The general result is proven using a set of n-tuples of recursive functions whose even plies are arbitrary recursive functions and whose odd plies encode some information about the other functions in the n-tuple. Some combinatorial difficulty arises because complete information about the other functions in the n-tuple must be divided into enough pieces and distributed. This distribution will take place along the k-plies of the odd plies of the functions in the n-tuple, for some k. Some more notation is needed to conveniently describe the encoding. Let f1 , f2 , . . . , fn be an n-tuple of functions. For 0 < i ≤ n and j < k, let P Rkj (fi ) denote a program that computes the j th k-ply of fi . P Rkj (hf1 , f2 , . . . , fn i) denotes the n-tuple of programs where each program computes the j th k-ply of the corresponding f. Theorem 7.

Suppose 0 < m < n. Then there is a set of n-tuples of recursive functions

such that every m-projection of that set is in Pm EX but no (m − 1)-projection is in Pm−1 EX. 17

Proof: Choose k =

n m−1



. Let C0 , C1 , . . . , Ck−1 be all the size m−1 subsets of {1, 2, . . . , n}.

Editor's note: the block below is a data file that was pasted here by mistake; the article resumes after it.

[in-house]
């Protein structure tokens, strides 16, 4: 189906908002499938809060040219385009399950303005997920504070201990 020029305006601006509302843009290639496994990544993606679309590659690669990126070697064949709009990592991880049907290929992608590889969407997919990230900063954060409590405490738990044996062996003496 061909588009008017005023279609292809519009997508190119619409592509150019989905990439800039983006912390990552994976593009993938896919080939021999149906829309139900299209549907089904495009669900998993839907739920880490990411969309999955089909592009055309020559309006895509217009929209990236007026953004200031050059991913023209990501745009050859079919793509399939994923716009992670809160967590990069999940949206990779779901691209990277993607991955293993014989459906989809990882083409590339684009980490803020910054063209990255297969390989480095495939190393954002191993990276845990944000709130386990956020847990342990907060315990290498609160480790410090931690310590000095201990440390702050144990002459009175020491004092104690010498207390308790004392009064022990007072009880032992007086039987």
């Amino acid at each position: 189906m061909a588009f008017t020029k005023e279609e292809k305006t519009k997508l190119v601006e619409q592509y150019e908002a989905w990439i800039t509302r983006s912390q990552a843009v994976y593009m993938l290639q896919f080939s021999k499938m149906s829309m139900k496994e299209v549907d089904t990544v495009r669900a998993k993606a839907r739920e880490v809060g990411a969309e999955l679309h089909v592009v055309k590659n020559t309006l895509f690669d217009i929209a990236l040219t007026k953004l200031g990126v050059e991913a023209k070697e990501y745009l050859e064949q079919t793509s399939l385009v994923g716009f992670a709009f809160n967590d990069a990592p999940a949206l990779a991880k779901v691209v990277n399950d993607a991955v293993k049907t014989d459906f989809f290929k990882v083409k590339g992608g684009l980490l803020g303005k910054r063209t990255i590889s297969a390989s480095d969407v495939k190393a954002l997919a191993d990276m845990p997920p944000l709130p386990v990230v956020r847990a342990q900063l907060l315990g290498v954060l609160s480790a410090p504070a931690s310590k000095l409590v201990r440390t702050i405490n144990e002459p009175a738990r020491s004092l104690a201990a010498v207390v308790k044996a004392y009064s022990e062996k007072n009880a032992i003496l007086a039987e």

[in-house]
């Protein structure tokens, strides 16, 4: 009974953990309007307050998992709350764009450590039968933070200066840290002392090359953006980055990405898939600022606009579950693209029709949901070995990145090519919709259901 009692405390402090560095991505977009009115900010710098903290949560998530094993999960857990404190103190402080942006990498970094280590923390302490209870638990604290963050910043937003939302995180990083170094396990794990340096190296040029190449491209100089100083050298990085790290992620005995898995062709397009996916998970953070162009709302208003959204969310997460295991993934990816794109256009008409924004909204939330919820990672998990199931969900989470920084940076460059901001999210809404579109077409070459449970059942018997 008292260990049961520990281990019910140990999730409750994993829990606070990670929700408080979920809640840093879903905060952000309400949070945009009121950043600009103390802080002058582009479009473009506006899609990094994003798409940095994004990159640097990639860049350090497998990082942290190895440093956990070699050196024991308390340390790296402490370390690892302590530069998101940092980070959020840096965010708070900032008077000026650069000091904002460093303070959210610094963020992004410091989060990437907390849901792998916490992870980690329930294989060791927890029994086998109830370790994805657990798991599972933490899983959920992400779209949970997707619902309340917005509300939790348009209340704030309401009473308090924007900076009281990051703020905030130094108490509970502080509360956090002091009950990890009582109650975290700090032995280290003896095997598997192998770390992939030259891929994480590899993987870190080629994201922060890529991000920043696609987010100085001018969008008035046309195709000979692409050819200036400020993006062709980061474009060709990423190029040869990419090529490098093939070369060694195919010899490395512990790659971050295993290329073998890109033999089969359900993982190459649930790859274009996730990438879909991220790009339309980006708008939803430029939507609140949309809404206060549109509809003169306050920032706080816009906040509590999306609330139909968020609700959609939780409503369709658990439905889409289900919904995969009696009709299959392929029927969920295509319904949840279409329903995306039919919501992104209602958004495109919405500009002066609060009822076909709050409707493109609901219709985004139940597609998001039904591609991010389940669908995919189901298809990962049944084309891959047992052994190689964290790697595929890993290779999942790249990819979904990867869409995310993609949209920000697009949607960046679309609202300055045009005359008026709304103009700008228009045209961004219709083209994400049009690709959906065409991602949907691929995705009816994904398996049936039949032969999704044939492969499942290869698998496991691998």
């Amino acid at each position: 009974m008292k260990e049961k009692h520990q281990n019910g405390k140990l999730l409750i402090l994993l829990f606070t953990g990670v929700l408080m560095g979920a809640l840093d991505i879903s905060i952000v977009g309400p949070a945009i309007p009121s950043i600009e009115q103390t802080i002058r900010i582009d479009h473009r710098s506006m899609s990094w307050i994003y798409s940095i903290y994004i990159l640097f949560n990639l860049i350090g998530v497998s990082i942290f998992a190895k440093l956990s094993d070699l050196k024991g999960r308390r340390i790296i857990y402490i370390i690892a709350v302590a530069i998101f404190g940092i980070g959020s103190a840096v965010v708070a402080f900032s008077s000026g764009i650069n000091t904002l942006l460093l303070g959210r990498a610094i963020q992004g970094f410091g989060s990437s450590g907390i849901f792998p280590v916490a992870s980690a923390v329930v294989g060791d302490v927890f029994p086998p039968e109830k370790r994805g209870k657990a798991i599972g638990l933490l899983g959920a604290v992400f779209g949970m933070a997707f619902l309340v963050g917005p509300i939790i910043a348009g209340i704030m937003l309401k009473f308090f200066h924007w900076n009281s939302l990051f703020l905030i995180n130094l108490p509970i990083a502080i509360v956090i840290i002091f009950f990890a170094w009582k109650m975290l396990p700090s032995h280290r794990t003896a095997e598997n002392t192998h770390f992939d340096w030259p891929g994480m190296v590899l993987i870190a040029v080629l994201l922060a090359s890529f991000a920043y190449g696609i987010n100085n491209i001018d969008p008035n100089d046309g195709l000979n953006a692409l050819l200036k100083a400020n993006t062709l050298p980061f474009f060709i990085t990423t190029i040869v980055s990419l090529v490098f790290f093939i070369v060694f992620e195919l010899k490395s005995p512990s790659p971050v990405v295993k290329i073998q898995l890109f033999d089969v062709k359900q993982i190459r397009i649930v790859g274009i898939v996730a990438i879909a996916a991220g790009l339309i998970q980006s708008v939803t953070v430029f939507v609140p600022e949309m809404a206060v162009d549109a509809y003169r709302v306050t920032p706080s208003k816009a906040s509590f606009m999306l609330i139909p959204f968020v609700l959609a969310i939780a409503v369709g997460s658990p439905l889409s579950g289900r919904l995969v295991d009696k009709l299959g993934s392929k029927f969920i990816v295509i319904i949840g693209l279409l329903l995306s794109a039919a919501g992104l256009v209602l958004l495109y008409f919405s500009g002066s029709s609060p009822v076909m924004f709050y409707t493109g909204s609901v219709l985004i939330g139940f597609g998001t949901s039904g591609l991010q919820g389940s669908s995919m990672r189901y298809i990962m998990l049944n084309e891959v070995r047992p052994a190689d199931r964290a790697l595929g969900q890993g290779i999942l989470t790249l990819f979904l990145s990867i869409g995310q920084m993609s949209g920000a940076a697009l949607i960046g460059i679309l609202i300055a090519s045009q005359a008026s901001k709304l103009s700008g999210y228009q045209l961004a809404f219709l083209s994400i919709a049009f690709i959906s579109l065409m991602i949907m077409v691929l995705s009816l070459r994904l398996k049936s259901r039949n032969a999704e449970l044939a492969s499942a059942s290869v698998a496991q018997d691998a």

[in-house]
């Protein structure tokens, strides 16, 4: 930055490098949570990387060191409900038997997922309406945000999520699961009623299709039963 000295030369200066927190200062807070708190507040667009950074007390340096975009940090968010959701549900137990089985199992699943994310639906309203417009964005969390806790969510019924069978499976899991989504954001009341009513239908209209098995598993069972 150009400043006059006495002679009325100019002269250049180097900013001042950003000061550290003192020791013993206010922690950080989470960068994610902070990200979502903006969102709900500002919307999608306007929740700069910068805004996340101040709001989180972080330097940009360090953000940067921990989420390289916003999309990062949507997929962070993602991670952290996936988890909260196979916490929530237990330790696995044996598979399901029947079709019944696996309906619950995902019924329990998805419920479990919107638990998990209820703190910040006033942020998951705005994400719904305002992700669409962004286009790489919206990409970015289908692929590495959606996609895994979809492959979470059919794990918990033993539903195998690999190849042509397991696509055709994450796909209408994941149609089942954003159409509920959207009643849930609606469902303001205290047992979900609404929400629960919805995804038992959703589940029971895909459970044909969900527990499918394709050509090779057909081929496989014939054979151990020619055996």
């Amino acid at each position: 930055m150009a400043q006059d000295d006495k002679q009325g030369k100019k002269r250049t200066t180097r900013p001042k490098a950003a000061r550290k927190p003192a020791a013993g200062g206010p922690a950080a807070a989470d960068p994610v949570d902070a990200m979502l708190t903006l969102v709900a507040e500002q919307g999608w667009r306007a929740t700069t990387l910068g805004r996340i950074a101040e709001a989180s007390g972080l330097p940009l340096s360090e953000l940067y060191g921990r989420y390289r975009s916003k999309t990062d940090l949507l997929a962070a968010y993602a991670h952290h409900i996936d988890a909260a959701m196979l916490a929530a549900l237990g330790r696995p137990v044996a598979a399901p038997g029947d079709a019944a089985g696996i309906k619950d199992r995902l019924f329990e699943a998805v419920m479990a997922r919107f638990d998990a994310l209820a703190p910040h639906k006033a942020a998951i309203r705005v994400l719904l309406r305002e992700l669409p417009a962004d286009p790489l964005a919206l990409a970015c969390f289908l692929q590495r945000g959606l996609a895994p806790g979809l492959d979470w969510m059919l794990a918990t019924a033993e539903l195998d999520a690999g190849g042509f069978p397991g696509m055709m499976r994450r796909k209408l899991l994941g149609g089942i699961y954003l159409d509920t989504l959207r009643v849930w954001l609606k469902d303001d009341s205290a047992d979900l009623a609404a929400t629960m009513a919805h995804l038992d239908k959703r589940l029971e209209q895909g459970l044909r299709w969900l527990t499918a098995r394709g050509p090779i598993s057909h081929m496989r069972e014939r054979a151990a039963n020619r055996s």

Now, we can define S, the desired set of n-tuples of recursive functions. S = {hg1 , . . . , gn i ∃ recursive functions f1 , f2 , . . . , fn such that for each i (1 ≤ i ≤ n) the even ply of gi is fi and the odd ply is a constant function for some constant encoding the values P Rkj (hf1 , f2 , . . . , fn i) for all j such that i 6∈ Cj }. Notice that if some PIIM receives the graph of gi1 then it will have information about all the j th k-plies of each of the f’s for each j such that Cj does not contain i1 . Similarly, if this PIIM simultaneously receives the graphs of g i1 and gi2 then it will have information about all the j th k-plies of each of the f’s for each j such that Cj does not contain both i1 and i2 . Consequently, if some PIIM simultaneously receives the graphs of g i1 , gi2 , . . . , gim then it will have information about all the j th k-ply of each of the f’s for each j such that Cj does not contain each of i1 , i2 , . . . , im . Since each of the Cj ’s has cardinality exactly m − 1, no Cj contains each of i1 , i2 , . . . , im . Hence, a PIIM receiving the graphs of gi1 , gi2 , . . . , gim will be able to recover programs for each of the k-plies of each of the f’s. ¿From the k-plies of the f’s, not only can programs for the f’s be constructed (the even ply of the g’s), but the encodings of P Rkj (hf1 , f2 , . . . , fn i) for all subsets of j’s from {0, . . . , k − 1} as well. This latter information is all that is needed to figure out the constants that go on the odd ply of the g’s. Hence, a program for each of the g’s is constructible via the ply function. We have just informally described a m-PIIM that can infer any m-projection of S. Furthermore, this PIIM can actually infer the n-tuples of functions in S from any m-projection of S. Suppose by way of contradiction that i1 , i2 , . . . , im−1 is an m-projection of S that is in Pm−1 EX. Let M be the witnessing PIIM. Let j be such that Cj = {i1 , . . . , im−1 }. Then M , after seeing as input gi1 (1), . . . , gim−1 (1), will know programs for all the k-plies of all the f’s except the j th ply. We will now show how to construct an IIM M 0 that, by simulating M, will be able to infer all the recursive functions. 18